This monopolizing way of thinking transcends further into how BWX delivers business in their other non-navy focused arms. Since the installation and maintenance of power systems is so custom and big, they’re able to keep customers around through decades long maintenance and refurbishment contracts. They are not only the gold standard; they are the standard.
This monopoly provides BWX Technology with very high margins. In fact, BWX’s nuclear operations group has operating margins that are typically twice as good as the large US Shipbuilders also supplying the US Navy. In 2018, BWX NOG has an operating margin of 21% and a ROE of 87%, while the Marine Systems group at General Dynamics had an operating margin of 9% and Huntington Ingalls had an operating margin of 12%. The advantages of having a monopoly vs. a duopoly.
One of the hardest parts of running a monopoly is still maintaining good customer service. After all, the customer doesn’t have a choice right? However, when your customer has a few thousand thermonuclear warheads deployed and on call at any one time, your sales representatives are probably a bit less likely to talk back to them on the phone. The Navy is a tough customer to please and expects a new Ford class aircraft carrier every five years. BWX Technologies has to keep innovating, less they get replaced by someone with better technology, at the same time as they keep delivering existing products on time and on budget.
With China advancing in nuclear military operations, and coming under fire for attempts at “stealing trade secrets from US aviation and aerospace companies“, we have to wonder what the bigger picture looks like for the arms race. Though nuclear tech is good for a cleaner way of doing things, whoever leads this space will likely have the most powerful position when it comes to war. This is why, though it ain’t sexy like reversible rockets or shooting a car into space, the big company contracts and relatively slower moving technology cycles is a necessary part to innovating safely both from a technology perspective as well as one rooted in national security.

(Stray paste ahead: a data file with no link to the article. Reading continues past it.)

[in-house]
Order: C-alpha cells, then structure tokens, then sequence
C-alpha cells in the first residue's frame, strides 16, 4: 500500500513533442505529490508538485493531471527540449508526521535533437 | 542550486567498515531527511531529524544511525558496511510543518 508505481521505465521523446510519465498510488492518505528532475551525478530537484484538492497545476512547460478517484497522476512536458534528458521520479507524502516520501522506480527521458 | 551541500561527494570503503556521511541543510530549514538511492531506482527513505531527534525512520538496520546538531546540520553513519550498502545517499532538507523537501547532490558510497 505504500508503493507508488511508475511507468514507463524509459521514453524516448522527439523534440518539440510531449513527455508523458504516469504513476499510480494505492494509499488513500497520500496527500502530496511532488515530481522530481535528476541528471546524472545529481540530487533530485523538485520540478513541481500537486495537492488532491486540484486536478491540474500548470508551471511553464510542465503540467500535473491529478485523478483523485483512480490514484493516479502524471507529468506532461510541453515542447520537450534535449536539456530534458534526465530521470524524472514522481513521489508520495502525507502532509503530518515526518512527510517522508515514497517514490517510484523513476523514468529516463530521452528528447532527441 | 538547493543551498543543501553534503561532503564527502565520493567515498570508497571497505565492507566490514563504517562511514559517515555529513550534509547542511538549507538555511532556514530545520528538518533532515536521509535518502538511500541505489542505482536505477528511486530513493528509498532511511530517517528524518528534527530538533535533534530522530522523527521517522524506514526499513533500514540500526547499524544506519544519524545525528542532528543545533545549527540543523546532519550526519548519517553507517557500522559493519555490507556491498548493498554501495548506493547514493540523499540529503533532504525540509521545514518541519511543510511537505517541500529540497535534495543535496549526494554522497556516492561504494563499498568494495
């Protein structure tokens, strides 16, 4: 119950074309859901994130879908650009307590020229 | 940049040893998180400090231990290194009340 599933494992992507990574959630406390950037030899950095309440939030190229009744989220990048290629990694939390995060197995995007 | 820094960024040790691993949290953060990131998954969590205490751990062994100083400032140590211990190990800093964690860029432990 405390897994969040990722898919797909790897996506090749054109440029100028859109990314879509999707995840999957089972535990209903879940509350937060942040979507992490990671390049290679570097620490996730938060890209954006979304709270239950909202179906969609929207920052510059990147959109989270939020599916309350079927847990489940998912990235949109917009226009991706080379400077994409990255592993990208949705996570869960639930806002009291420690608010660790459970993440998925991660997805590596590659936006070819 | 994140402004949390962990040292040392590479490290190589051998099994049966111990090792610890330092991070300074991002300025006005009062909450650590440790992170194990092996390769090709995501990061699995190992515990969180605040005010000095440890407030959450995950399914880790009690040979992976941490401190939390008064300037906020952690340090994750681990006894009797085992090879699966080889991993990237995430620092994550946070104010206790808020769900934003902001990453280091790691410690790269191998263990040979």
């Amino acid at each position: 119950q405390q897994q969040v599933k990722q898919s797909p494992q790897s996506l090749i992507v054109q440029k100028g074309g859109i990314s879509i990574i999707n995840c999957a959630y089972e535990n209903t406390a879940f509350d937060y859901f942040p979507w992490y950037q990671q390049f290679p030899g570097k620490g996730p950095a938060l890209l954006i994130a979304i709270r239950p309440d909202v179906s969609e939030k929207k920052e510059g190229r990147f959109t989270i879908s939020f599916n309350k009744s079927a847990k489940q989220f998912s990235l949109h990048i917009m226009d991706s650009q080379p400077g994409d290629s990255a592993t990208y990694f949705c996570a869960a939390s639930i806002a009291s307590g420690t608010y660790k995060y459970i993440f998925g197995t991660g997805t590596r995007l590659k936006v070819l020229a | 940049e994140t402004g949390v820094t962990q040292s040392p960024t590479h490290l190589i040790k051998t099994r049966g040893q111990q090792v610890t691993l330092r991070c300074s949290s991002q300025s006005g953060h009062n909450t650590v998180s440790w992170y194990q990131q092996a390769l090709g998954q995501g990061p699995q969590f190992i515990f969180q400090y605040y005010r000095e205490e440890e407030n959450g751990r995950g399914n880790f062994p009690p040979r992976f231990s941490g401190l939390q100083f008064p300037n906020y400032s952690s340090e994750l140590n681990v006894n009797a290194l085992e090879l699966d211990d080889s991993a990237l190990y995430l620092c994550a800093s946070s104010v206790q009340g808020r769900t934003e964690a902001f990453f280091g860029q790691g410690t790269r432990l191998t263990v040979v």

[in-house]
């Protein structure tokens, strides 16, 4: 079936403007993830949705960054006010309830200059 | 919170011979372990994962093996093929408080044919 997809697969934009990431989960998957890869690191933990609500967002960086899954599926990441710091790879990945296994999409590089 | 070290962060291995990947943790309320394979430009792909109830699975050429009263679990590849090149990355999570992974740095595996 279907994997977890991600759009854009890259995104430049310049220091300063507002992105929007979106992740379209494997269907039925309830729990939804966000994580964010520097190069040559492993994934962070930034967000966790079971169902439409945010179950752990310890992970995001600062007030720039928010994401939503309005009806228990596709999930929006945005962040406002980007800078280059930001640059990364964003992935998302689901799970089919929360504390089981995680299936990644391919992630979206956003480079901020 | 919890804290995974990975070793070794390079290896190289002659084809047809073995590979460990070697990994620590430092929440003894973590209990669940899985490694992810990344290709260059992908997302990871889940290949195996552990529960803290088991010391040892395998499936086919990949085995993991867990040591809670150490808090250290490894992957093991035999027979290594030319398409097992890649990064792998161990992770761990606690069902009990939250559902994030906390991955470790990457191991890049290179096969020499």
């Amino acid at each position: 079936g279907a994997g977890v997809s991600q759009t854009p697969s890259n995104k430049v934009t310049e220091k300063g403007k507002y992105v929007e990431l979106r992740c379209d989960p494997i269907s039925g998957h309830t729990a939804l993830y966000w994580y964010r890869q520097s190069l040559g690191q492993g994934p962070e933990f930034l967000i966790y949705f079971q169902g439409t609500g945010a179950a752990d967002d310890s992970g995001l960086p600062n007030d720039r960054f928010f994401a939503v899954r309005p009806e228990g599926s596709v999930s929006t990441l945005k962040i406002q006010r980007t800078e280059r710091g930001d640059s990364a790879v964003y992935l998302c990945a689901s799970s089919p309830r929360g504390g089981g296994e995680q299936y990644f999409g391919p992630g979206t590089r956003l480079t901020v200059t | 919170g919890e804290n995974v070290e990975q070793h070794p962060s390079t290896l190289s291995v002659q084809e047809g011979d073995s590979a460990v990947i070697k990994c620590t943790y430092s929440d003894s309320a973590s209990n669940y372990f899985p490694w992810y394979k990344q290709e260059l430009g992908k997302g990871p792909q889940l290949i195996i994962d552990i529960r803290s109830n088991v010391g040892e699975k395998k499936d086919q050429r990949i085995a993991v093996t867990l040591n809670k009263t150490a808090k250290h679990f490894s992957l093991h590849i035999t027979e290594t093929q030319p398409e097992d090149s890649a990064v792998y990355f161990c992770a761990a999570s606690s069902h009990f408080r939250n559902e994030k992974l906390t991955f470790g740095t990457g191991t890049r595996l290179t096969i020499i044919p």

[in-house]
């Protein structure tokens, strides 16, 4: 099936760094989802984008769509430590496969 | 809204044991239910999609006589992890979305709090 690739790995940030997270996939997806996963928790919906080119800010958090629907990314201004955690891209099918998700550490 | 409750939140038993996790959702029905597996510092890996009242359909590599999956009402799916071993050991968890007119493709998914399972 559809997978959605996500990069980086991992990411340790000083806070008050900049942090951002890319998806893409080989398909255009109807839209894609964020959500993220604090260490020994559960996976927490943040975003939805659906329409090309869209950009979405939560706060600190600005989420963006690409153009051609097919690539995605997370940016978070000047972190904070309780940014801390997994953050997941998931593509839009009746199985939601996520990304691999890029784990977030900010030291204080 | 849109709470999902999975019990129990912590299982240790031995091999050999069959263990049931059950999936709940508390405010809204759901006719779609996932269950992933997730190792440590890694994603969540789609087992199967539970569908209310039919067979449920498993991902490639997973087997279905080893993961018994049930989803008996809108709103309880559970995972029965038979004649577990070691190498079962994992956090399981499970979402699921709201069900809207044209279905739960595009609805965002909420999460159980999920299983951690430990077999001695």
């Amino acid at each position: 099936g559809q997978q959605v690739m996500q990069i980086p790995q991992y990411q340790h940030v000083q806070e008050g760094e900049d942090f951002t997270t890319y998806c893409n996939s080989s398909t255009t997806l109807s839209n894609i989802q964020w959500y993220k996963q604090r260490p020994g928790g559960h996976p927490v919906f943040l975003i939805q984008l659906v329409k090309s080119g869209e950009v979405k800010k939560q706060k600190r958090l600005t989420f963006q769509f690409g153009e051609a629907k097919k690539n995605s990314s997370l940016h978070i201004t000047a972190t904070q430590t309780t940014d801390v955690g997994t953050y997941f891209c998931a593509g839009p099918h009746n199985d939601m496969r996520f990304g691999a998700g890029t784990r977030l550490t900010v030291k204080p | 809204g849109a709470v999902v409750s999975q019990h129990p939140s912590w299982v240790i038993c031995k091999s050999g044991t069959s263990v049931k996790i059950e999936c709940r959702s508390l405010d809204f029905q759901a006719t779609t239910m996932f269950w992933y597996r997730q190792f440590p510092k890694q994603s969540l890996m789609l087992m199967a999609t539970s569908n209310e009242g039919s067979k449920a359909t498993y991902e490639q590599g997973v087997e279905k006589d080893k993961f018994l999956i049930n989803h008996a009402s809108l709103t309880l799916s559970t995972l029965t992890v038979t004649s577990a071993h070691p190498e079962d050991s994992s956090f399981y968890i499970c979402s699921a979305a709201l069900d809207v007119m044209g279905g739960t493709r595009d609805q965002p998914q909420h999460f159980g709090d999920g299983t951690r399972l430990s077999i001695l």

Further, it seems like everyone and their dog is excitedly talking about the new world of nuclear at a commercial level. Just the other day I saw a CB Insights headline about the top startups to look out for, when it comes to transforming nuclear energy. The funny part is, two of those startups (TerraPower and NuScale) are direct customers of BWX Technologies and are listed under the company’s NSG business units. Duh.
At the end of the day, it isn’t sexy to partner up with the old guys that started it all. It isn’t cool to wait a very long time to see innovation release laterally to different markets. But, at the end of the day: it’s safer, it’s powerful, and it’s one hell of a business model.